Neither Bush nor McCain counts as a member of the reality-based community.


Evaluating the ISG Report

First of all, Glenn Greenwald in talking about the James Baker-led Iraq Study Group Report, makes the extremely good point that the decision to be made by America citizens concerning the Iraq War and the ISG Report is not, never was and never can be one that involves any degree of nuance. It's a strict, up-or-down, yes-or-no, get-out-or-stay-in choice. Anybody seeking to introduce any kind, form, shape or variety of nuance is simply aiding and abetting President Bush and his "We're going to stay in Iraq until Hell freezes over" strategy. As Greenwald puts it:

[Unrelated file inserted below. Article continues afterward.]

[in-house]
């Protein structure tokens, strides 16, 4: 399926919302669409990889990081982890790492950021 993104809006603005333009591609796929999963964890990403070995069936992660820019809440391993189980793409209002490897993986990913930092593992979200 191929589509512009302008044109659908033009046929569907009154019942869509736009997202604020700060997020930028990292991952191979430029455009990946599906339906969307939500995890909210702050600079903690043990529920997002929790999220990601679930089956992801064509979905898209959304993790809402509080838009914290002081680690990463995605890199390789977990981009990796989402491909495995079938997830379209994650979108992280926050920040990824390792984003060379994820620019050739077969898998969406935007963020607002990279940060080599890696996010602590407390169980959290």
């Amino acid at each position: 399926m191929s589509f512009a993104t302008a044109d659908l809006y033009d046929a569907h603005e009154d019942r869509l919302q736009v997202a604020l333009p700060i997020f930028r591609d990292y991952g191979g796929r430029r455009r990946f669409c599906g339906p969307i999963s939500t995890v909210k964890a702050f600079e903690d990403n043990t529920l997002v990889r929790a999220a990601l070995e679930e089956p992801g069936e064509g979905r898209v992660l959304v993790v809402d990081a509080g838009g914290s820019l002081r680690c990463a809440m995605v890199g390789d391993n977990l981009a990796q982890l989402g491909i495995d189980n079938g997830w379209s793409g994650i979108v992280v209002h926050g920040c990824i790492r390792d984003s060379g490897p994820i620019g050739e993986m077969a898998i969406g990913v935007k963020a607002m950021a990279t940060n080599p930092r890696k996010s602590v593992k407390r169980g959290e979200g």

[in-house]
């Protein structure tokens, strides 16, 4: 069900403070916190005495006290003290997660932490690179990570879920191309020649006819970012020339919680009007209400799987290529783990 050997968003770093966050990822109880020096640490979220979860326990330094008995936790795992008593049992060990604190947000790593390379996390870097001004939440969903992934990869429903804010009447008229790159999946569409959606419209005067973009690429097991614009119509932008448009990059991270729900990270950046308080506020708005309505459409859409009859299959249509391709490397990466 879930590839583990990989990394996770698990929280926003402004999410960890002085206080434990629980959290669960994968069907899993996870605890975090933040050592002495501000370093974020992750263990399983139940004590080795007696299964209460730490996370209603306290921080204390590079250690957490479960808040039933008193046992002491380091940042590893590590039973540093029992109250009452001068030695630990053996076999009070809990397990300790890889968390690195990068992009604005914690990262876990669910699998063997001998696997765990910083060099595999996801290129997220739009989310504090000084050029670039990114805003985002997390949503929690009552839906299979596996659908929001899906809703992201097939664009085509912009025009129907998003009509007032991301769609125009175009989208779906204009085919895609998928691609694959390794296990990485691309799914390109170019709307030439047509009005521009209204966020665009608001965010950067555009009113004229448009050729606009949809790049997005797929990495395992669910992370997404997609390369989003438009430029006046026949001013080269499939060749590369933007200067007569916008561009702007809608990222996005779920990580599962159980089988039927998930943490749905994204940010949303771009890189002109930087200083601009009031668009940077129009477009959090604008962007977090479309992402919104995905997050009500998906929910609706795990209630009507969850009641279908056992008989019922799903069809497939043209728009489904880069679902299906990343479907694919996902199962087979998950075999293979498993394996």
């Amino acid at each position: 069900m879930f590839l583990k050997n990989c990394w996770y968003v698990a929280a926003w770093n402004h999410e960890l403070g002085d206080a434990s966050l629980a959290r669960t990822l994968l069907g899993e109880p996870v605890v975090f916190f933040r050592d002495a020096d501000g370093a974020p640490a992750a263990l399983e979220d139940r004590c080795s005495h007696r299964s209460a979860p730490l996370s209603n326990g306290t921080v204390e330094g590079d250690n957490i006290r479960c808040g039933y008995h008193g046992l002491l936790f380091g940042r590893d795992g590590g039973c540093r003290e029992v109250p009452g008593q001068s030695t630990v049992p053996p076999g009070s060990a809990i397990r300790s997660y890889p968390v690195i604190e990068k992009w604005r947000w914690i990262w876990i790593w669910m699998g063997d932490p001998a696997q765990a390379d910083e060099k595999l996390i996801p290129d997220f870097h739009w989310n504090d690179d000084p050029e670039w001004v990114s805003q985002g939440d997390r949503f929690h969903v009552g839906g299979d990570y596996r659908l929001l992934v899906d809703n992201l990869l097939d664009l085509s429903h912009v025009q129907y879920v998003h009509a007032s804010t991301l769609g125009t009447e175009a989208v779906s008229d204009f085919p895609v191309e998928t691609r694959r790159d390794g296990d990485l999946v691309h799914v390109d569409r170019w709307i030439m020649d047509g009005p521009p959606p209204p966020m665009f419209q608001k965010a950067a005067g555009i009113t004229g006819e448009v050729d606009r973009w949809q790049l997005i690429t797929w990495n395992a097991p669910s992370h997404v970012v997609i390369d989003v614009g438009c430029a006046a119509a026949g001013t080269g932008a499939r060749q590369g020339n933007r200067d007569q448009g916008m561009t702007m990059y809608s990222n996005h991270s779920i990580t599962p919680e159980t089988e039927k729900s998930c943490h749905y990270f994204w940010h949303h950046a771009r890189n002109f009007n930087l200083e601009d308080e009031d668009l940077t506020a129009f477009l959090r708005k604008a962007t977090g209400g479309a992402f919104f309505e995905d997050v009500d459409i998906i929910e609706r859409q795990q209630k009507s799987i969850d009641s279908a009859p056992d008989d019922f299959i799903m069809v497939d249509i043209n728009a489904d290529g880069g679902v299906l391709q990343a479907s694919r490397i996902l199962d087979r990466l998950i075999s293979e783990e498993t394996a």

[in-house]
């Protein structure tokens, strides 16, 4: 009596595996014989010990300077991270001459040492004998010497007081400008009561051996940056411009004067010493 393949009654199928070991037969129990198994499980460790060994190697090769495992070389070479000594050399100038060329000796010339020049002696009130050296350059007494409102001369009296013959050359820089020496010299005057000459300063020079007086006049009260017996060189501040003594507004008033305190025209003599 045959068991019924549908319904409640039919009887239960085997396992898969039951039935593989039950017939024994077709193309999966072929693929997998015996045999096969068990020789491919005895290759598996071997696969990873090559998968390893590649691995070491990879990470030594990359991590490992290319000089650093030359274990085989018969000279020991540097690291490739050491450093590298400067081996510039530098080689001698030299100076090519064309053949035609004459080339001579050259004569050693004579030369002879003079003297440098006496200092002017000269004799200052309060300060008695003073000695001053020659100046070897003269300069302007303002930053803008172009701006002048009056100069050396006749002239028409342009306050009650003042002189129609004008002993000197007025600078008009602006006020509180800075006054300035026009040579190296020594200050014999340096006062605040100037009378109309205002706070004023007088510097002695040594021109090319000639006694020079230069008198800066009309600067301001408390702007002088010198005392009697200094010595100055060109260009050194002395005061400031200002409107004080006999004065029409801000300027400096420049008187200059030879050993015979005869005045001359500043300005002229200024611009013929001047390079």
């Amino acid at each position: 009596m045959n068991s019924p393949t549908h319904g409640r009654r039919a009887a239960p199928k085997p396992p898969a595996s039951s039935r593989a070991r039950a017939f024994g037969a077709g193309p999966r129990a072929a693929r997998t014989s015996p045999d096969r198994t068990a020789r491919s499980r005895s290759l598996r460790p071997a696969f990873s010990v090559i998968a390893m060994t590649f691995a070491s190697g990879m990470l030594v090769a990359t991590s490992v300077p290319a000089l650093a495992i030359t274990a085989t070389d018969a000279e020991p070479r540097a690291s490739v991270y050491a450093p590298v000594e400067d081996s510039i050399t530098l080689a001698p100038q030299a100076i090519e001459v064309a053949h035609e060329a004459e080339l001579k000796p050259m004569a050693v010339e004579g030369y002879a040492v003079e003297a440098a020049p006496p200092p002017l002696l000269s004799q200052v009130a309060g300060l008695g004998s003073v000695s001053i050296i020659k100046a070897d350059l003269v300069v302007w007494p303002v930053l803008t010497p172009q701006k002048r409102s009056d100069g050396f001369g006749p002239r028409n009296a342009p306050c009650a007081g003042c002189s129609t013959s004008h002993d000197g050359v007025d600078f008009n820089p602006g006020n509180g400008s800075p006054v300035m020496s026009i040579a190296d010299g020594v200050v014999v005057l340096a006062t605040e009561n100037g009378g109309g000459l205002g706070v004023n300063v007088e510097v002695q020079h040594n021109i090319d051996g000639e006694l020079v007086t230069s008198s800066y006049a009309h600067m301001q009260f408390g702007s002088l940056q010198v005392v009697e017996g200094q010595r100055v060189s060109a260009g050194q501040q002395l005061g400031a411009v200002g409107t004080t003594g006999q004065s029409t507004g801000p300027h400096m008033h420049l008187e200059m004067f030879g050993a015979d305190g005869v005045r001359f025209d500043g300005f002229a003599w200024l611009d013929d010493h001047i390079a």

"In 2002, it was clear that the President was intent on invading and occupying Iraq, and all sorts of people endorsed that central idea but then -- like James Baker or Tom Friedman -- added their own caveats about how they thought it should be done. That didn't matter. Anything other than unambiguous, emphatic opposition to the invasion counted as support for the war. It fueled, rather than impeded, Bush's ability to invade at will."

And as Jonah Goldberg adds:

"The report undercuts the Murtha crowd by delegitimizing the quick bug-out (AKA redeployment) option and makes staying in Iraq at least until '08 the "conventional" or "mainstream" point of view.

"For Bush, isn't this the only part of the ISG report that matters? And when it comes to the actual situation in Iraq, the report basically confirms established policies of the White House and the Pentagon. So, in effect, doesn't the heralded bipartisan commission in effect give Bush the leeway to — ahem — stay the course?" [emphases in original quote]